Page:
Gamasutra: The Art & Business of Making Gamesspacer
View All     RSS
October 23, 2014
arrowPress Releases
October 23, 2014
PR Newswire
View All

If you enjoy reading this site, you might also want to check out these UBM Tech sites:

FCC chairman proposes controversial 'Open Internet' rules
FCC chairman proposes controversial 'Open Internet' rules
April 24, 2014 | By Alex Wawro

April 24, 2014 | By Alex Wawro
More: Social/Online, Business/Marketing

The Wall Street Journal reports that Federal Communications Commission chairman Tom Wheeler is proposing a new set of FCC guidelines that would bar internet service providers from restricting their customers' access to certain websites or services, but at the same time allow those providers to cut deals with companies willing to pay for faster delivery of their content.

Wheeler is expected to propose the rules to his four fellow commissioners today. If the commission votes to approve them during its May 15th meeting, the guidelines will be finalized and opened up for public comment.

Many have expressed concerns about Wheeler's allowance for "pay-to-play" deals wherein companies like Netflix or EA might pay an ISP like Time Warner Cable to boost the speed with which its customers can stream and download data from their services.

An FCC official confirmed to Ars Technica that this understanding was accurate, but that under Wheeler's proposed guidelines broadband providers would be required to provide a "baseline level of service."

Wheeler responded to public criticism of his proposal in an FCC Blog post published earlier today which -- among other things -- highlights the FCC's power to put a stop to conduct it finds "commercially unreasonable."

"The allegation that [this proposal] will result in anti-competitive price increases for consumers is unfounded," wrote Wheeler. "That is exactly what the 'commercially unreasonable' test will protect against: harm to competition and consumers stemming from abusive market activity."

Defining what "commercially unreasonable" ISP deals are and what an appropriate baseline for service is are among the tasks that the FCC will seek public comment on if Wheeler's guidelines are approved.

Related Jobs

Nexon America, Inc.
Nexon America, Inc. — El Segundo, California, United States

Localization Coordinator
Petroglyph Games
Petroglyph Games — Las Vegas, Nevada, United States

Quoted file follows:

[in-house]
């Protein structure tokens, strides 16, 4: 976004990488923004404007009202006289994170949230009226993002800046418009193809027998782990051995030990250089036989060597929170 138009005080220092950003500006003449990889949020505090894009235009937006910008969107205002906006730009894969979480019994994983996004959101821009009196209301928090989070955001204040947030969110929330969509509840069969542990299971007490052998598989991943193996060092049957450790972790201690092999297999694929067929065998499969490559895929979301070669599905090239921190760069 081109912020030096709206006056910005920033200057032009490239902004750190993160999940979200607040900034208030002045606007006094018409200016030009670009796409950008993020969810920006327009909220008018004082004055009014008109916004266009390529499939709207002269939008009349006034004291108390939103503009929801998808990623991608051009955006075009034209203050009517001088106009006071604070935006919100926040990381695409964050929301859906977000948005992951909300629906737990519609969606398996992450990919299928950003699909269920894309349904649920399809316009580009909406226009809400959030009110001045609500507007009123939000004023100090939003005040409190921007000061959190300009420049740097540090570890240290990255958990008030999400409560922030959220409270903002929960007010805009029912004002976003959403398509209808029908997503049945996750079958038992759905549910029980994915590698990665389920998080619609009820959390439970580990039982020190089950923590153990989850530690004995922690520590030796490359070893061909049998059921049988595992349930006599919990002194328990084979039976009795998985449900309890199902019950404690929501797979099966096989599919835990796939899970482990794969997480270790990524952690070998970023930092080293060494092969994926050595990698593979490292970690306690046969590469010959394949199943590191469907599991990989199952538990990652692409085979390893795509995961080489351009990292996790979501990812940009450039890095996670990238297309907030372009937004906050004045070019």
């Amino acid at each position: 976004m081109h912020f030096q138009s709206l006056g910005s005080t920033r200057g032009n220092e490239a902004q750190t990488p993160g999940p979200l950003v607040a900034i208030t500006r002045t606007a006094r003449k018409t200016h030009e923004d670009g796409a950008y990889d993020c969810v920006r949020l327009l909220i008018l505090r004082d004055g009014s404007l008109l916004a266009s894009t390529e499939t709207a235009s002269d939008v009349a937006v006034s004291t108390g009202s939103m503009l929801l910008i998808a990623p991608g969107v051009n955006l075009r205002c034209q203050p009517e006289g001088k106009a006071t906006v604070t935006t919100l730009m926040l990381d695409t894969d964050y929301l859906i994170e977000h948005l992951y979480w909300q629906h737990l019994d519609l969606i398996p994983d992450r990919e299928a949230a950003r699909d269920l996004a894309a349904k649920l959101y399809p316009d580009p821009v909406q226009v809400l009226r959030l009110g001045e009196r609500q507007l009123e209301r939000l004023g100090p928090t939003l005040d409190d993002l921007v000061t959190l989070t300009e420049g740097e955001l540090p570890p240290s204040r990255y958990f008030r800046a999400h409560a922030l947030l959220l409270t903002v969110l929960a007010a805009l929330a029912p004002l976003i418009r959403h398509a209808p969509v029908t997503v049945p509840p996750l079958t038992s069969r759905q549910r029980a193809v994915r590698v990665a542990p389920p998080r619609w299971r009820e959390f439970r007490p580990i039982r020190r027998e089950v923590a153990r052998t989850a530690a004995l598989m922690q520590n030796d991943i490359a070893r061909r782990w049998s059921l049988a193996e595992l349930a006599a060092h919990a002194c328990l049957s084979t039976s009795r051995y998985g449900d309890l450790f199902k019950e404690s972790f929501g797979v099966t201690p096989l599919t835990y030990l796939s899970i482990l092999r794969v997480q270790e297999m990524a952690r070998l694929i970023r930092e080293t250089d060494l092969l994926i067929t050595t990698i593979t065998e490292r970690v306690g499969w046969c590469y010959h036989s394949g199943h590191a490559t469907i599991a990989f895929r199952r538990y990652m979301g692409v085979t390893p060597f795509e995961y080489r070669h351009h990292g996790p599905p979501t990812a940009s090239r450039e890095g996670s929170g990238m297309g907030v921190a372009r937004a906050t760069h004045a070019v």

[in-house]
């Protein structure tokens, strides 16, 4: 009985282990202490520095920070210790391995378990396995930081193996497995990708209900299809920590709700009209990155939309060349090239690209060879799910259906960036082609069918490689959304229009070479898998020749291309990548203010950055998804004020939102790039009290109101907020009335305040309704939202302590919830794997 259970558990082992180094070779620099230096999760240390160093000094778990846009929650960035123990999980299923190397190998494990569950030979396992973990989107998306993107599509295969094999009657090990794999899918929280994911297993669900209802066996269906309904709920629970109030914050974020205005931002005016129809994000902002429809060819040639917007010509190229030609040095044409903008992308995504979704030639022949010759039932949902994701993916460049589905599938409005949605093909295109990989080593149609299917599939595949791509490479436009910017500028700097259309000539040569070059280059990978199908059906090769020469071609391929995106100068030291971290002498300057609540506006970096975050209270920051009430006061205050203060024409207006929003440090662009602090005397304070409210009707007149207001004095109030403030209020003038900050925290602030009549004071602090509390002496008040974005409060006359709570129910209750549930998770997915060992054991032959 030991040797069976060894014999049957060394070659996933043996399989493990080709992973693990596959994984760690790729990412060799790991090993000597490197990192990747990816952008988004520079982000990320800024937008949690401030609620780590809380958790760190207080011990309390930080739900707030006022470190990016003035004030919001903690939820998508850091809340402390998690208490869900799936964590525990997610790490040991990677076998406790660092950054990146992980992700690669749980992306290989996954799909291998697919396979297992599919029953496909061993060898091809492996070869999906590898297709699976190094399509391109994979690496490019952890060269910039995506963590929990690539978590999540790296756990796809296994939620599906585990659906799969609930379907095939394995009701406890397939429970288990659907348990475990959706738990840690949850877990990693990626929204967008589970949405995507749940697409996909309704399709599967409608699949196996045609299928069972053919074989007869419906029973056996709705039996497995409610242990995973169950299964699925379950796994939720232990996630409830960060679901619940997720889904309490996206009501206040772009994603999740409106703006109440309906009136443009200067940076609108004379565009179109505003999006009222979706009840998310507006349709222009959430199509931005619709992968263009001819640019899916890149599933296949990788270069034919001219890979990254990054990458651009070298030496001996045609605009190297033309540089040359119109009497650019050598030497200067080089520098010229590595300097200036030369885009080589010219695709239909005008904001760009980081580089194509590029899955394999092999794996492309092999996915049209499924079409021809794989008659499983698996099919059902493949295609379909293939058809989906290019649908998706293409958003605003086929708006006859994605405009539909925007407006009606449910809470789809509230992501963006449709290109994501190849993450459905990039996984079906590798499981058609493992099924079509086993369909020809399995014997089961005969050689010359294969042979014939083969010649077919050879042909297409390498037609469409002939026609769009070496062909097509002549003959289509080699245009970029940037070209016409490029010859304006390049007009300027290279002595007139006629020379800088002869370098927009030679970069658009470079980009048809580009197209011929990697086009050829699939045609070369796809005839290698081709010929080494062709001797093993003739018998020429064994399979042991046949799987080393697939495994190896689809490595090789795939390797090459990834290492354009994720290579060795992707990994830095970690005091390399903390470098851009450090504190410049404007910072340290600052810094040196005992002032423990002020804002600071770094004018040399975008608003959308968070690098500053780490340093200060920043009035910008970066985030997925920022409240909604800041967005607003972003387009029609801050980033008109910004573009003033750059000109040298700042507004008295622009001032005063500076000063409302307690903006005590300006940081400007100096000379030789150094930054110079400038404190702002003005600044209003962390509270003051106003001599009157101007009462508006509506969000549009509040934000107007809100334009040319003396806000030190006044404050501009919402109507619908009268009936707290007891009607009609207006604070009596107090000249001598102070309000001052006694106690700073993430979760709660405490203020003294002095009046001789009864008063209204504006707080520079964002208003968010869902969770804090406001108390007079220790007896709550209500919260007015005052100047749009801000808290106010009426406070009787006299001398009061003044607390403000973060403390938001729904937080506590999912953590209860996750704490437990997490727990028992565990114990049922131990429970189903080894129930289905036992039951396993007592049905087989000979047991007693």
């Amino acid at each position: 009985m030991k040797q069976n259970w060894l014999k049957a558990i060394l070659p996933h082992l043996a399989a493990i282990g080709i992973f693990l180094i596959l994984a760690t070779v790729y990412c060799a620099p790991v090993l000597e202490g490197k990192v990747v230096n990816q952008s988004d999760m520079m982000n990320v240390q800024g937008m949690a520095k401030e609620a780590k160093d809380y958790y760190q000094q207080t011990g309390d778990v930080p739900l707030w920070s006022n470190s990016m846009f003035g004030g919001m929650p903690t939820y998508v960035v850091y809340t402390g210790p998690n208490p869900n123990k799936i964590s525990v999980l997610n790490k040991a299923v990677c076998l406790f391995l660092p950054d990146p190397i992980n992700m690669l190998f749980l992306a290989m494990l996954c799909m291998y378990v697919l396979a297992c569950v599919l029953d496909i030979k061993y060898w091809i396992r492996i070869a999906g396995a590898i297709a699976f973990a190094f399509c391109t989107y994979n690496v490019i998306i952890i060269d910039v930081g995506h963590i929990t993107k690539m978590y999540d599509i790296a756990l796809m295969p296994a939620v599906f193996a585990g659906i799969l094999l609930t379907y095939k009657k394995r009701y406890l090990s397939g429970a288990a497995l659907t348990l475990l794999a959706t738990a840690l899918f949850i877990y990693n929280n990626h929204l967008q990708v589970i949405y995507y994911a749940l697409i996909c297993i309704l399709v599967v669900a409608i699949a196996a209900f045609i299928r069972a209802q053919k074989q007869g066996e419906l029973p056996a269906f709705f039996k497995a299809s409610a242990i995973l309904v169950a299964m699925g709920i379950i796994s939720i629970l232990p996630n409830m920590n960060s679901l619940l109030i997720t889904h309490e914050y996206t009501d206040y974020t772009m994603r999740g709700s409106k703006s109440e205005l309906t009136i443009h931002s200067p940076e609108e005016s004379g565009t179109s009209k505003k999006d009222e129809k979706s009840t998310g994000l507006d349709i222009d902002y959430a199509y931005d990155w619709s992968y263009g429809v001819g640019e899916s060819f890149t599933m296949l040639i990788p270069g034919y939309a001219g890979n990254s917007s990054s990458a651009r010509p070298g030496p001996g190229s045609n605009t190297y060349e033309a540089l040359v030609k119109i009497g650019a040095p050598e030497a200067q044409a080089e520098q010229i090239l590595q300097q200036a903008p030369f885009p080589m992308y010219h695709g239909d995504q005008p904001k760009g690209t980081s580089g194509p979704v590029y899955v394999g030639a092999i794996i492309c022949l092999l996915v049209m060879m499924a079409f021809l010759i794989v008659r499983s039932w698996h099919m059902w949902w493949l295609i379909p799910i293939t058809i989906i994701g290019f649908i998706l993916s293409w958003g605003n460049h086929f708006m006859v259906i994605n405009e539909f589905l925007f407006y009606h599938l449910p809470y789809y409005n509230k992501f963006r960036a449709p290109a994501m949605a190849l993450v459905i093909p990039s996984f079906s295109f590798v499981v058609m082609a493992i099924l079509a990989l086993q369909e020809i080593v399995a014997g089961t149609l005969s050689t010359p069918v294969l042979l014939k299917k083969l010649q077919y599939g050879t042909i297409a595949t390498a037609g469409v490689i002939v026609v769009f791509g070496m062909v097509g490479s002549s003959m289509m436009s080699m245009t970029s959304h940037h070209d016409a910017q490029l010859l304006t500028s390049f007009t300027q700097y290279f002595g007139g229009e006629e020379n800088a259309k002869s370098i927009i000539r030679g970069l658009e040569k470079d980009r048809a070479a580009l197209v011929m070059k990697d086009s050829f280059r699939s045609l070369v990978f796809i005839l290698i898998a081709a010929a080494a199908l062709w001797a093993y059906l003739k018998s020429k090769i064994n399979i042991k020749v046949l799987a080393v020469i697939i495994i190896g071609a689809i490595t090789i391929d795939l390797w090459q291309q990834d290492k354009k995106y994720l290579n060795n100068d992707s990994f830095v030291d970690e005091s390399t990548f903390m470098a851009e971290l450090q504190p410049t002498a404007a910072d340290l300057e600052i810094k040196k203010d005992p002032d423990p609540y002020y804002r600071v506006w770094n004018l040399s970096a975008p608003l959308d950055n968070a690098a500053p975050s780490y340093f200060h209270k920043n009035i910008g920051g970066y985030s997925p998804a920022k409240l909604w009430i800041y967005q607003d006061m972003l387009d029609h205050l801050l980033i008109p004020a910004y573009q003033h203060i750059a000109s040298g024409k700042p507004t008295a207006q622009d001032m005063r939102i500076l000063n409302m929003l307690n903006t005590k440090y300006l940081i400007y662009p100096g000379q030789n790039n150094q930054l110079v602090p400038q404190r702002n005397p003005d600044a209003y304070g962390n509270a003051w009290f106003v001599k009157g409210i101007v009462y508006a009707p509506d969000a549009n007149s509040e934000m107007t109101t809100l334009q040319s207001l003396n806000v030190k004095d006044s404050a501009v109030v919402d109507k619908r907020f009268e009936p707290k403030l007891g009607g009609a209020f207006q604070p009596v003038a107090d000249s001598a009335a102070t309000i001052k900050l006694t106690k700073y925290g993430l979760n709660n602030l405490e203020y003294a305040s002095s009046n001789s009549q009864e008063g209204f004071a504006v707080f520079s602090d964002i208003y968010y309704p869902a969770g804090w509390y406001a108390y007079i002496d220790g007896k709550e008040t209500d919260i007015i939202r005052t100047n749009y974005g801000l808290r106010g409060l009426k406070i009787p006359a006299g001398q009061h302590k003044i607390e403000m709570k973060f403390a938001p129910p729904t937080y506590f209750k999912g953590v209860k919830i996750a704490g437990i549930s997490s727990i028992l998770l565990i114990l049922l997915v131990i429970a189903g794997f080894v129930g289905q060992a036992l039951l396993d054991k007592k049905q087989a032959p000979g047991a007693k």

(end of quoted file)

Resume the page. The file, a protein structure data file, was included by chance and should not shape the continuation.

DeNA Studios Canada
DeNA Studios Canada — Vancouver, British Columbia, Canada

Analytical Game Designer
Xsolla — Sherman Oaks, California, United States

Senior Business Development Manager


Michael Joseph
profile image
it would be a new source of never ending inflation for the entire internet. and the colluding anti-competitive practices against little guys just goes without saying. the FCC will not act as police on your behalf. the expensive court systems will be your only recourse and of course you wont be able to prove a thing.

end users already pay tiered pricing for bandwidth... why should the telecoms in collusion with each other and the FCC also have the power to decide which websites get to load faster than others? will end users running a bittorrent client now meet the definition of "content provider" and find their capacity to share files degraded?

And for these deals to get passed, big content providers like Microsoft, Netflix and Google and others must all be appeased and brought on board. They won't be paying more for top level service, although they may use it as an excuse to raise prices. The people who will be paying for this are the people who weren't represented during the secret, closed door negotiations.

Doug Poston
profile image
The thing I fear most is that the big content providers will be more than happy to push this through.

Microsoft, Netflix, and Google would love to spend millions of dollars on preferred bandwidth plans if it gave them an edge over all the other start-ups that could take over their business model if the playing field was level.

Greg Scheel
profile image
Internet packets, and the transmission of internet packets, are speech.

First amendment rights are absolute, and any 'tiers' or 'zones' related to speech, are an abrogation of first amendment rights.

Money, and the expenditure of money, is not speech, it is commerce. As such, it is covered under the commerce clause, and is taxable. This includes money donated to churches, and paid to priests.

Methinks it is time for an amendment to the Constitution.

John Flush
profile image
"Internet packets, and the transmission of internet packets, are speech."

Are you sure? What if that was a packet that did direct deposit to pay a priest?

Greg Scheel
profile image

The communication of payment information, is speech, the payment it self, is commerce, this is obvious.

And please, do not be so flippant, this is our lives and the future of our country we are talking about.

Kaitlyn Kaid
profile image
"baseline level of service."

let me guess... 56k?